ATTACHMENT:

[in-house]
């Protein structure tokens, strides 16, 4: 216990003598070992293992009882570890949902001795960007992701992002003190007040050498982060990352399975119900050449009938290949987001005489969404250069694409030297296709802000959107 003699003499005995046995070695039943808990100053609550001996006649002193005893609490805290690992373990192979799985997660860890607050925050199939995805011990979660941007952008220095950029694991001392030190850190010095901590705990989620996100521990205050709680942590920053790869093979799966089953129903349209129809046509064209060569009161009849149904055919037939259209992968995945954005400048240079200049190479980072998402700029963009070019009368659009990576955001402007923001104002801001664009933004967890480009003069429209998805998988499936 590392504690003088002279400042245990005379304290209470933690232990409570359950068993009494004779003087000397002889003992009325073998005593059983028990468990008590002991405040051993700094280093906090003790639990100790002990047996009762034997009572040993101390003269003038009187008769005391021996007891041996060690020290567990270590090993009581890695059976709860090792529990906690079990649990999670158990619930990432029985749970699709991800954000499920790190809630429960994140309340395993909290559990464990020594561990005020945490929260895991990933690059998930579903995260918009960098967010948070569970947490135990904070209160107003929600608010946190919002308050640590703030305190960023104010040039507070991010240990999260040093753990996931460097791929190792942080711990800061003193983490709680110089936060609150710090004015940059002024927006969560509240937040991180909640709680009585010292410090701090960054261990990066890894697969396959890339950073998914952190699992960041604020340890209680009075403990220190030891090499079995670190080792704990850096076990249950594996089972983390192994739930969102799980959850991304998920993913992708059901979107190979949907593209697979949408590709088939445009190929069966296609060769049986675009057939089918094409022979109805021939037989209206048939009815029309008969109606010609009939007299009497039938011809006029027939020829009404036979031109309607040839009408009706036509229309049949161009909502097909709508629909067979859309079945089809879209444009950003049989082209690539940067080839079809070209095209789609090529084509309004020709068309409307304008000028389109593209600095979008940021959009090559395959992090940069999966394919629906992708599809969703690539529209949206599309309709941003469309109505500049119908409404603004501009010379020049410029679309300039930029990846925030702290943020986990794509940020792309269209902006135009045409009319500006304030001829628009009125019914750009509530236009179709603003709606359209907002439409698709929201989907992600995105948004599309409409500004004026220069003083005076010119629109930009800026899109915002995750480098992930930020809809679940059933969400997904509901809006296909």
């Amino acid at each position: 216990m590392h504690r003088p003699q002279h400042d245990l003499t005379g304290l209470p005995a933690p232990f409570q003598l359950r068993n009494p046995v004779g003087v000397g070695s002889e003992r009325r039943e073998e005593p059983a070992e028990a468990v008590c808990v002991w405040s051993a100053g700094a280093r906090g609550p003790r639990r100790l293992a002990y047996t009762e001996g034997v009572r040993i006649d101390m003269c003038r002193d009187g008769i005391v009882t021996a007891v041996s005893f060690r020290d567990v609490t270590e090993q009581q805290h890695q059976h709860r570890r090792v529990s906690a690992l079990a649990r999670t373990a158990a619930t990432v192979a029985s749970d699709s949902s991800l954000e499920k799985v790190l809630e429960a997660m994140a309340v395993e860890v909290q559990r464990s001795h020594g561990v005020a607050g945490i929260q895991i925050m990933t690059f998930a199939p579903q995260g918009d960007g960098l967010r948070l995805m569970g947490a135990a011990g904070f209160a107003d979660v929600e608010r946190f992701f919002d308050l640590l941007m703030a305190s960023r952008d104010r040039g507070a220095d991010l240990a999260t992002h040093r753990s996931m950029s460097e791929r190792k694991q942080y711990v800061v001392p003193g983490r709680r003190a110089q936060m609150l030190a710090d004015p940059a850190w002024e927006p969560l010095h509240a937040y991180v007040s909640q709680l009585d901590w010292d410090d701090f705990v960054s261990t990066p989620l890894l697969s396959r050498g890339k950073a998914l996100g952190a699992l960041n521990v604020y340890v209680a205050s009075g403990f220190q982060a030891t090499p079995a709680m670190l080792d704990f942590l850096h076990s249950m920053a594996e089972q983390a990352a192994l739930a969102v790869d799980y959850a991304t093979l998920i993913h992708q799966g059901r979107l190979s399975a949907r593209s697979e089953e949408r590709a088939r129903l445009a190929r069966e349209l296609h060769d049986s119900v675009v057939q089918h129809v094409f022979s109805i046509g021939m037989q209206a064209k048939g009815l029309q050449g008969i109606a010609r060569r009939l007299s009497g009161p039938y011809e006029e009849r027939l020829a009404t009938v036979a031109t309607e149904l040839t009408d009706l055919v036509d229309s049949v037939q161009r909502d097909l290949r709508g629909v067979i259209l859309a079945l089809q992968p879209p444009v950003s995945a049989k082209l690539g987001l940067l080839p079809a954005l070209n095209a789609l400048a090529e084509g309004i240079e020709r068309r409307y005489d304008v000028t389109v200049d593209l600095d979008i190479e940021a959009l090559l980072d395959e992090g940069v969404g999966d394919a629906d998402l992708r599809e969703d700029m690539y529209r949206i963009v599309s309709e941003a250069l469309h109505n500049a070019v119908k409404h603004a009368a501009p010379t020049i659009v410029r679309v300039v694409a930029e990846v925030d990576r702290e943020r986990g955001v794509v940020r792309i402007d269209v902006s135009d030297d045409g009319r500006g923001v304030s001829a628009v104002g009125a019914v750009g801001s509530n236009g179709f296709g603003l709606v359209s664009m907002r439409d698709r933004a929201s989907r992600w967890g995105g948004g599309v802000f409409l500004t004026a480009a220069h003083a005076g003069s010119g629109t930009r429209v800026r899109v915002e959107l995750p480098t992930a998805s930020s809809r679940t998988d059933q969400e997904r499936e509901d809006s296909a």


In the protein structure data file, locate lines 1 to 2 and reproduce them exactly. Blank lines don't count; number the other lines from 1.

[in-house]
């Protein structure tokens, strides 16, 4: 216990003598070992293992009882570890949902001795960007992701992002003190007040050498982060990352399975119900050449009938290949987001005489969404250069694409030297296709802000959107 003699003499005995046995070695039943808990100053609550001996006649002193005893609490805290690992373990192979799985997660860890607050925050199939995805011990979660941007952008220095950029694991001392030190850190010095901590705990989620996100521990205050709680942590920053790869093979799966089953129903349209129809046509064209060569009161009849149904055919037939259209992968995945954005400048240079200049190479980072998402700029963009070019009368659009990576955001402007923001104002801001664009933004967890480009003069429209998805998988499936 590392504690003088002279400042245990005379304290209470933690232990409570359950068993009494004779003087000397002889003992009325073998005593059983028990468990008590002991405040051993700094280093906090003790639990100790002990047996009762034997009572040993101390003269003038009187008769005391021996007891041996060690020290567990270590090993009581890695059976709860090792529990906690079990649990999670158990619930990432029985749970699709991800954000499920790190809630429960994140309340395993909290559990464990020594561990005020945490929260895991990933690059998930579903995260918009960098967010948070569970947490135990904070209160107003929600608010946190919002308050640590703030305190960023104010040039507070991010240990999260040093753990996931460097791929190792942080711990800061003193983490709680110089936060609150710090004015940059002024927006969560509240937040991180909640709680009585010292410090701090960054261990990066890894697969396959890339950073998914952190699992960041604020340890209680009075403990220190030891090499079995670190080792704990850096076990249950594996089972983390192994739930969102799980959850991304998920993913992708059901979107190979949907593209697979949408590709088939445009190929069966296609060769049986675009057939089918094409022979109805021939037989209206048939009815029309008969109606010609009939007299009497039938011809006029027939020829009404036979031109309607040839009408009706036509229309049949161009909502097909709508629909067979859309079945089809879209444009950003049989082209690539940067080839079809070209095209789609090529084509309004020709068309409307304008000028389109593209600095979008940021959009090559395959992090940069999966394919629906992708599809969703690539529209949206599309309709941003469309109505500049119908409404603004501009010379020049410029679309300039930029990846925030702290943020986990794509940020792309269209902006135009045409009319500006304030001829628009009125019914750009509530236009179709603003709606359209907002439409698709929201989907992600995105948004599309409409500004004026220069003083005076010119629109930009800026899109915002995750480098992930930020809809679940059933969400997904509901809006296909």